Main Article Content
The concept of voice has been central to Dalit studies as well as in other studies such as feminist, subaltern, and social movement studies. These studies have conceptualized voice as an expression of agency and empowerment. They have paid more attention to voice’s agentive capacity, and have thus ignored the materiality of voice; for example, the act of speaking itself. Based on my ethnographic fieldwork on a charismatic healing movement called Sachchai (truth and/or reform) participated predominantly by Dalit women in Pokhara, Nepal, this article examines why even ordinary acts of speaking— irrespective of the content—matters so much for marginalized women. Dalit women mainly join Sachchai to heal their illnesses and sufferings and address other everyday problems. Nonetheless, the testimonial and Bible speeches they deliver in Sachchai devotional meetings during the processes of healing allow them to build their confidence and to learn to speak. The ability to speak—as ordinary as telling their name in public, speaking to a stranger or a government official, holding a microphone—becomes a remarkable achievement for these women. The speaking itself is considered as the evidence of healing from their illnesses and suffering. This article, thus, argues that paying attention to speaking itself is crucial for a fuller understanding of voice. While focusing on the act of speaking, this article does not undermine Dalit Sachchai women’s agency; rather it intends to expose the plight of Dalit women, for whom just uttering their name in the public is a great feat.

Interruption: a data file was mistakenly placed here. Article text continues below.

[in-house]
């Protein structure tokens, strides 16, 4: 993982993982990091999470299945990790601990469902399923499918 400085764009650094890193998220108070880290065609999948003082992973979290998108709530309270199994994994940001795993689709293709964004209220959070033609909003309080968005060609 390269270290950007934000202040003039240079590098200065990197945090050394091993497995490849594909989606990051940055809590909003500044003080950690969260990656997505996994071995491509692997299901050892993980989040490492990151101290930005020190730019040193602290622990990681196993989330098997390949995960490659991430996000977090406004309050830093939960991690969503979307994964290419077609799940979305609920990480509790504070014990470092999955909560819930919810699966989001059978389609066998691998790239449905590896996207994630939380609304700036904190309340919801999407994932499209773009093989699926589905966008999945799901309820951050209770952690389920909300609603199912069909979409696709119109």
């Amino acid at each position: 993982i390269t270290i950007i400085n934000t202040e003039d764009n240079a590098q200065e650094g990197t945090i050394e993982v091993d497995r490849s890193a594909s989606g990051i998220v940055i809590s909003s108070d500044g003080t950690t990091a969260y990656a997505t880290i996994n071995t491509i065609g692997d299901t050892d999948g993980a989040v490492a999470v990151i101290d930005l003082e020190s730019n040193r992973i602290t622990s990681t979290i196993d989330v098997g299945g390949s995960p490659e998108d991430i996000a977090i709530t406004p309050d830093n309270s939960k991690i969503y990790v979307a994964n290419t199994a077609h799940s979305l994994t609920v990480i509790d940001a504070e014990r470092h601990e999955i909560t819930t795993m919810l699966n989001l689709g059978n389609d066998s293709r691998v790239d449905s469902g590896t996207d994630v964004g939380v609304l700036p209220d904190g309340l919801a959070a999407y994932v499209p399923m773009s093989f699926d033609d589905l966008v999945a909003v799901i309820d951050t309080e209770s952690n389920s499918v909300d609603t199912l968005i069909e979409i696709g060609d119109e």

Key words: voice, Dalit, Dalit women, caste, gender, Pentecostalism, Nepal
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